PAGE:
The Council of Europe (CoE) on Tuesday lauded the announcement last week by the Cyprus Supreme Court on the adoption of new rules of civil procedure.
The rules were finalised under the framework of a joint project of the Council of Europe and the European Union in cooperation with the Supreme Court.
“This is a leading example of how legal cooperation projects supported by the European Union uphold our common values and standards as enshrined in the European Convention on Human Rights”, said Council of Europe Secretary General Marija Pejčinović Burić.
“We will further deploy our expertise to assist Cyprus in the ongoing reform to improve the efficiency of its judicial system,” she added.
The CoE said the new rules were one of the essential components of ongoing justice reform in Cyprus, which they together with the Commission’s Directorate General for Structural Reform Support, would continue to support.
“The rules of civil procedure should contribute to better protection of the rights and freedoms as defined in the European Convention of Human Rights and further uphold the rule of law and strengthen judicial efficiency,” a CoE announcement said.
It said the rules have existed in Cyprus since 1958 and have only been minimally revised since then. The new rules would allow for important modernisation of the justice administration in civil cases.
They should enable the courts to handle cases faster, at a proportionate cost, and more efficiently through introduction of new principles and procedures in the adjudication of civil cases. It is expected that the length of proceedings will reduce significantly as the judges will apply strict case management with attention to the time and deadlines.
As a Pan-European organisation with extensive expertise in the field of human rights and rule of law, the CoE said it has been supporting, in close partnership with the European Union, the reform process in Cyprus as it does in all its member states.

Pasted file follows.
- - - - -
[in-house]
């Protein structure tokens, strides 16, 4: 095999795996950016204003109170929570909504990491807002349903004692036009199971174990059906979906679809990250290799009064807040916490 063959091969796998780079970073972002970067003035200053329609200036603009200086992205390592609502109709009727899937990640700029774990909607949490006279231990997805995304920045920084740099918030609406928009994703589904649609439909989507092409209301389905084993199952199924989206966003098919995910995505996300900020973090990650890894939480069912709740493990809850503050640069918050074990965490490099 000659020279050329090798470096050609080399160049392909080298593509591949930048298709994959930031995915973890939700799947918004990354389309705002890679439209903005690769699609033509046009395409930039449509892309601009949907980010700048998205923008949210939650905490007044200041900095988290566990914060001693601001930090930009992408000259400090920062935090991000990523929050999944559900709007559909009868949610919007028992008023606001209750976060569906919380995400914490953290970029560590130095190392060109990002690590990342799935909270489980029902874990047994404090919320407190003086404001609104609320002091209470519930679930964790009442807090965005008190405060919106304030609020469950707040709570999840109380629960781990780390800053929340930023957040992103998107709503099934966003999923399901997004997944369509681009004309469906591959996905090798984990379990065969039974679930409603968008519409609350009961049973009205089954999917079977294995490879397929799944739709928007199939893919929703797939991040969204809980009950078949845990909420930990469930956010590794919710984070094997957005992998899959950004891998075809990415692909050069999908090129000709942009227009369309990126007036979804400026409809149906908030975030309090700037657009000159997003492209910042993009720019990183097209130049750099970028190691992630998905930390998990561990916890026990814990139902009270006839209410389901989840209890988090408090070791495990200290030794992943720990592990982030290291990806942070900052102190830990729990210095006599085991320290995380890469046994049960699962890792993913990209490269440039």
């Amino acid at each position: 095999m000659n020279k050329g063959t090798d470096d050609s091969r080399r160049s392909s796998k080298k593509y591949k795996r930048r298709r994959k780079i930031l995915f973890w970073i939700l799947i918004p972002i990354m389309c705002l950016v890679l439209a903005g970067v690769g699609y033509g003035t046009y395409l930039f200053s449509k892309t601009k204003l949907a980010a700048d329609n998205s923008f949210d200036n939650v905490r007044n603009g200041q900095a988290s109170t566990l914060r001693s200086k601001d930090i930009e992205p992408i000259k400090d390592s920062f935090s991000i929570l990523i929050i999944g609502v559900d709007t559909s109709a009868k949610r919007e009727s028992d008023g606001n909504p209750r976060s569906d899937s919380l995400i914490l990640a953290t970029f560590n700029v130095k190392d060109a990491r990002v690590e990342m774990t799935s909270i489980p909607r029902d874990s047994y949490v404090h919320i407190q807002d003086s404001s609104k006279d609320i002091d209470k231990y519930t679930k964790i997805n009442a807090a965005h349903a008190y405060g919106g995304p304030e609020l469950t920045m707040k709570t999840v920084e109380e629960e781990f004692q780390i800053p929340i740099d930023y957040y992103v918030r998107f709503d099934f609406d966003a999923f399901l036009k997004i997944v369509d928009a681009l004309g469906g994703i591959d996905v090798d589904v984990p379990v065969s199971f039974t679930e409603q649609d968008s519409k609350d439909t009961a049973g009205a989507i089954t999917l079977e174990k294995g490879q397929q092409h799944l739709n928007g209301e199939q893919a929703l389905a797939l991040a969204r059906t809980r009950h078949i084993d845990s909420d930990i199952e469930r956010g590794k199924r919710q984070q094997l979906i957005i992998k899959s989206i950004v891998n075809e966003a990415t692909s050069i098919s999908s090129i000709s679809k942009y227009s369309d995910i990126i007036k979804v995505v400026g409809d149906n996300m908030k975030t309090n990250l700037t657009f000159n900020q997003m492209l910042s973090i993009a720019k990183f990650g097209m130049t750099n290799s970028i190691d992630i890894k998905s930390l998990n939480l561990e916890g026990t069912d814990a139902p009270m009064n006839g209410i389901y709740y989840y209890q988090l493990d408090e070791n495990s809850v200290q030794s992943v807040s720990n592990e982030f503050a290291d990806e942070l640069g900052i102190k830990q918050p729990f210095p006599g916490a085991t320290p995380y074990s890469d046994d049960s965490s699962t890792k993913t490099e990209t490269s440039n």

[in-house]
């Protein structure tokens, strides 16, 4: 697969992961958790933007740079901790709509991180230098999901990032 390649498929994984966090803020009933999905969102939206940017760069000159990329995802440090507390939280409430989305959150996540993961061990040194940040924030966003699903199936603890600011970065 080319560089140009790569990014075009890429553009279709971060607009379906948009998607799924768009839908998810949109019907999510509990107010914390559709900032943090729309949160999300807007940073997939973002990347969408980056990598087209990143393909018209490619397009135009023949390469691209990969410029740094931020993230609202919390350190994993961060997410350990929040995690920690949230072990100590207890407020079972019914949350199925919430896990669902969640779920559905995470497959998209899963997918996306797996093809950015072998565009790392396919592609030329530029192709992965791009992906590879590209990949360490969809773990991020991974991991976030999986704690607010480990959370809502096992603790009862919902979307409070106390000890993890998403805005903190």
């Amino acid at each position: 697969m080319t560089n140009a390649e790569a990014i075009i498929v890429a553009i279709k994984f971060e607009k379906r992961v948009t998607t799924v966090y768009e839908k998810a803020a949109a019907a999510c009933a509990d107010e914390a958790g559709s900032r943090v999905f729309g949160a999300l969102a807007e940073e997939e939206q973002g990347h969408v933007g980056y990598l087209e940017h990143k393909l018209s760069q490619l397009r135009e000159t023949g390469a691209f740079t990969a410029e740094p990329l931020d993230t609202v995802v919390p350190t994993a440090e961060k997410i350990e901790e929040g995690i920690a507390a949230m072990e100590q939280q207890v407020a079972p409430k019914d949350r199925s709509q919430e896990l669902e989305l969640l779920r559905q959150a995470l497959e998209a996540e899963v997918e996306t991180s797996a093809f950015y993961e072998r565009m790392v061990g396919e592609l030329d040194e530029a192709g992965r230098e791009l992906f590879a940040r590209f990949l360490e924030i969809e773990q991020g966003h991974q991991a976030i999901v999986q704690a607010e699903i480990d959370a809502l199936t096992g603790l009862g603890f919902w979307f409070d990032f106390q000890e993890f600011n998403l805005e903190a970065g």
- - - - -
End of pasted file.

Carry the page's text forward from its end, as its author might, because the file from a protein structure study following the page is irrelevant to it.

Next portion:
“This example of successful cooperation project is due to strong commitment shown by the Cypriot partners,” it added.
The next phase of the project envisages implementation of a comprehensive training programme for judges, lawyers and registrars for explanation of the general context and the main changes in the civil procedure rules before their entry into force.
Judicial reform in Cyprus has been a prolonged and often contentious issue in Cyprus. In April three bills were submitted to the House to overcome a number of dysfunctional aspects in the system.
Reforming the system is one of the modules included in the EU’s Resilience and Recovery Facility, under which which Cyprus must entirely remake itself almost from scratch.
Justice reform, for instance, involves establishing a constitutional court and an appeals court to replace the current supreme court.
Another aspect has to do with clearing the backlog in the courts system, where at any given time thousands of cases are pending.
It is a major reform project that needs to be exhaustively discussed, which means getting through the House and the opposition.
Shortly before the May parliamentary elections, opposition parties decided by majority to shelve the three necessary bills, which the government described it as an irresponsible action that would extend delays in the dispensation of justice.
Except for ruling Disy, opposition members of the House legal affairs committee decided not to send the bills to the plenum for discussion before parliament dissolved on April 22 ahead of the elections.
Legal affairs committee chairman, Disy MP Giorgos Georgiou, said two years ago everyone had embarked on an effort to prevent the “collapse of the justice system” but the bills were “unfortunately blocked today by the opposition for petty political reasons alone. The opposition blocked the bills, destroyed the collective work we did, placing the bills on the shelf.”
Akel MP Aristos Damianou blamed the justice minister for the rejection, suggesting she had failed to submit the bills in time.
He said the government had sent to parliament draft legislation that had not been agreed on “part of which possibly being unconstitutional”.
The government spokesman said the opposition’s stance was a blow to the country’s strategic planning submitted as part of the EU’s Recovery and Resilience Facility.
“The Recovery and Resilience Facility, worth €1.2bn, sets the approval of the reforms as a precondition for the release of the funds,” the spokesman said at the time.
A new parliament is now in place and the pressure will be on to see through all of the necessary reforms across all sectors, including the judicial system.